After months of waiting, I was finally able to see The Hunger Games last night. As a fan of the books, it was rewarding to see characters and settings I had heretofore only imagined in my mind come suddenly to life. The costumes, makeup, and set design were superb. The world of Panem–and especially its ostentatious Capitol–came to life in brilliant high definition.
The actors selected for the various roles were uniformly quite good, with Jennifer Lawrence a real standout as the lead character Katniss Everdeen. Lawrence has already proved her acting chops elsewhere, and she is more than capable to carry this franchise
on her shoulders. Amandla Stenberg was also brilliant as the actress who plays the young Tribute Rue. Additional kudos to the often hilarious yet nuanced performances of Woody Harrelson as Haymitch Abernathy and an unrecognizable Elizabeth Banks as Effie Trinket. I was impressed not only by the casting decisions made here, but also the many great performances in the film. Twilight should stand up and take notice!
For a fan of the novel, no movie adaptation could ever do The Hunger Games justice. The pacing of the film was, for whatever reason, too quick for me. I missed the psychological depth of the books and at times felt that we were forced too quickly through the various dramatic setpieces of the drama. Much like the early Harry Potter film adaptations, too much attention may have been given to faithfully replicating scenes from the book and not enough to artistically interpreting the source material. For instance, I felt the film could have done more to establish the depressed state of District 12, build up the Katniss/Rue relationship a bit more, and make the “berry” scene as powerful as it could have been.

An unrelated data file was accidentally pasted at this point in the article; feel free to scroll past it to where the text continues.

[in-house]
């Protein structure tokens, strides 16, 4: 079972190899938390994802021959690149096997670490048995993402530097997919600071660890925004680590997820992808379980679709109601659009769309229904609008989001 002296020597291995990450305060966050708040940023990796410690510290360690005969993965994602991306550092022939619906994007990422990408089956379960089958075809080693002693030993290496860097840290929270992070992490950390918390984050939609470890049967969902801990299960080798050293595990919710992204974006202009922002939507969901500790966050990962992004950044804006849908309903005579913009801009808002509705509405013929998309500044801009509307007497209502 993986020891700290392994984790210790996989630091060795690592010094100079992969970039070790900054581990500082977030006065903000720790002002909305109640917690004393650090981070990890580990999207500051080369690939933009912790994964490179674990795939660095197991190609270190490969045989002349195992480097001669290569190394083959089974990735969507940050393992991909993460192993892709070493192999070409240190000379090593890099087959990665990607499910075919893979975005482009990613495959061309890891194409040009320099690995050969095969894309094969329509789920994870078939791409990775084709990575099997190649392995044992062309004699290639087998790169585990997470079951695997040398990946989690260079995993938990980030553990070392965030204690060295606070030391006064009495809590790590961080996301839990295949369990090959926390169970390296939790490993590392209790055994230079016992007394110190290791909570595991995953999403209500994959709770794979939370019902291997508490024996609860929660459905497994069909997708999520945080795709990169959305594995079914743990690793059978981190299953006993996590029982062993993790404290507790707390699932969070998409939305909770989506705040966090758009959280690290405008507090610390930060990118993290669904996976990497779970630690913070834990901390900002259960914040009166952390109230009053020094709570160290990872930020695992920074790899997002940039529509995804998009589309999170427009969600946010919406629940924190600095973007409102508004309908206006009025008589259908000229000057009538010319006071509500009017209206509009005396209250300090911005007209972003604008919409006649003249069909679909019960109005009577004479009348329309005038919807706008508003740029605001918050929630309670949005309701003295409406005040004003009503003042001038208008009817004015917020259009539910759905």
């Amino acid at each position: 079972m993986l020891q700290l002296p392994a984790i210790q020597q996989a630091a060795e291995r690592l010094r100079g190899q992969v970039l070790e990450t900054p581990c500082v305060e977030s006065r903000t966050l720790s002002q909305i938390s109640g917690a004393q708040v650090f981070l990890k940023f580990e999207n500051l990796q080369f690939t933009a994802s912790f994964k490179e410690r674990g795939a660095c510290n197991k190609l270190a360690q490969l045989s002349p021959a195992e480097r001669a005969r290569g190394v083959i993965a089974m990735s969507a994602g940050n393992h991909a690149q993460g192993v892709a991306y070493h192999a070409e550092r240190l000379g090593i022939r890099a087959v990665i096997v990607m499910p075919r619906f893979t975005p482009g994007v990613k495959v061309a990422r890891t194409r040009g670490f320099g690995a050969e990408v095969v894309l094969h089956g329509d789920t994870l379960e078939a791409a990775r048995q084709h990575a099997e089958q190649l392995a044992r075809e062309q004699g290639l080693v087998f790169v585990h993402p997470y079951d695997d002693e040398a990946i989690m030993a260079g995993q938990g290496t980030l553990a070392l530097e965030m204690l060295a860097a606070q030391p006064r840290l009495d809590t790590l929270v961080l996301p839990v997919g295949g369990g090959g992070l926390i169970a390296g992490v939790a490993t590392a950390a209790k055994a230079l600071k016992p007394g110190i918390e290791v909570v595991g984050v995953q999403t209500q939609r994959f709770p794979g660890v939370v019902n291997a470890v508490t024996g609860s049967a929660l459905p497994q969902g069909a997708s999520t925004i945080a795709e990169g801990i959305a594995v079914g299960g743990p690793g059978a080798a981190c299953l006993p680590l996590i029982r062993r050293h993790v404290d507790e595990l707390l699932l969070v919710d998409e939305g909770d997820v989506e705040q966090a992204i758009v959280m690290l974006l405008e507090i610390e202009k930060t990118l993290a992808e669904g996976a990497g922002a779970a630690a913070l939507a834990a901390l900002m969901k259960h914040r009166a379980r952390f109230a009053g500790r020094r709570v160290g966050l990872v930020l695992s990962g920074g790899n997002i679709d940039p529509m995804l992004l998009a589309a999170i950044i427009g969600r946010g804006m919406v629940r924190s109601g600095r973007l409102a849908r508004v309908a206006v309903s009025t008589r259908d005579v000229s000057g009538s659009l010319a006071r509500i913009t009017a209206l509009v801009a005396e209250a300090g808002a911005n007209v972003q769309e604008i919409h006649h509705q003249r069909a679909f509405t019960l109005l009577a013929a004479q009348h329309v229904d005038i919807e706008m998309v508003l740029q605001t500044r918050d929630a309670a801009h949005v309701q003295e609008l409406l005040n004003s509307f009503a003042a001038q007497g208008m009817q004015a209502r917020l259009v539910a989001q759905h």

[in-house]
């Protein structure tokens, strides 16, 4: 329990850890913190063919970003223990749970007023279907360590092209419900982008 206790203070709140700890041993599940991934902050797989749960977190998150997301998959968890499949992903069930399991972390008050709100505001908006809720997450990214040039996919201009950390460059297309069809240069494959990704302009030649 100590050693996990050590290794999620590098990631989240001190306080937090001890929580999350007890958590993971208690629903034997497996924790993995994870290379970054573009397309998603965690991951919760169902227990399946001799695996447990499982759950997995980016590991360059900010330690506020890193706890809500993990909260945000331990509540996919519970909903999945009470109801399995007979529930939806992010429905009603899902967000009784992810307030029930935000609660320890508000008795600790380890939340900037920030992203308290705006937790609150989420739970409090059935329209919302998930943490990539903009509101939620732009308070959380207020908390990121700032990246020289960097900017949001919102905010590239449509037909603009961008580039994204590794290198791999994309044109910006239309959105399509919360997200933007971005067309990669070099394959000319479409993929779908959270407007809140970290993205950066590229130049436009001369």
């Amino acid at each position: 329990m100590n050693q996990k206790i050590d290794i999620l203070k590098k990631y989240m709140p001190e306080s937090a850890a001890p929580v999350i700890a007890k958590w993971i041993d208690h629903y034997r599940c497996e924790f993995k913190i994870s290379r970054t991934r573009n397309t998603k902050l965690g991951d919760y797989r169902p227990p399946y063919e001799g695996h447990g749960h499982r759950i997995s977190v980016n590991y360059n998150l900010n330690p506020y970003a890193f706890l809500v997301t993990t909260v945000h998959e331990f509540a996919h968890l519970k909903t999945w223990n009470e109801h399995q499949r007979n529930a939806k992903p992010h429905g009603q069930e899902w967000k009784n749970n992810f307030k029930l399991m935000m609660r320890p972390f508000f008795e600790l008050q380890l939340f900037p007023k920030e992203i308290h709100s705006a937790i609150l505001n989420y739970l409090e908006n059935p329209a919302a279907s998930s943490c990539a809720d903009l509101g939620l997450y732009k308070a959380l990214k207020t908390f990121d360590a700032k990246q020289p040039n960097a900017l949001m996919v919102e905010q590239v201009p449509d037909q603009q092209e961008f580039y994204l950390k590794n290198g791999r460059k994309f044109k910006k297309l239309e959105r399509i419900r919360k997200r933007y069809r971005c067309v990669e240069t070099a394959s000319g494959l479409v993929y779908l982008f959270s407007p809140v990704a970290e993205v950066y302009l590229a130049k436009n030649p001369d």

This said, I may be asking the film to do too much. The basic story is compelling enough by itself, and the movie tells it quite directly. Further, nestled within the cinematic narrative are some deeply powerful moments: 1) Katniss calling out her mother on behalf of her sister and telling her to never again slip into the debilitating depression that almost destroyed their family in the past, 2) the wordless scene where a painfully oblivious Capitol family allows their ignorant children to play at “Hunger Games” with fake swords, and 3) the scenes regarding Katniss, Rue, floral arrangements, and District 11 (you’ll have to read the books or watch the movie to understand this one). The extra screen time for President Snow was also a plus, as was the ever-present and magnificent beard of Seneca Crane.
All in all the film is a good one, and by most accounts will do very well for itself. I look forward to the sequels continuing this powerful story of emerging adulthood, oppression, and freedom, and loss. Hopefully in the midst of this now multimillion dollar enterprise, the deeper questions at the heart of the story will continue to resonate with teens and adults for some time to come.
I highly recommend the Hunger Games and encourage you to see it soon!
Grade: B+ (great performances, excellent design, and compelling story; marked down only for its pacing and the fact that nothing could ever live up to the book!)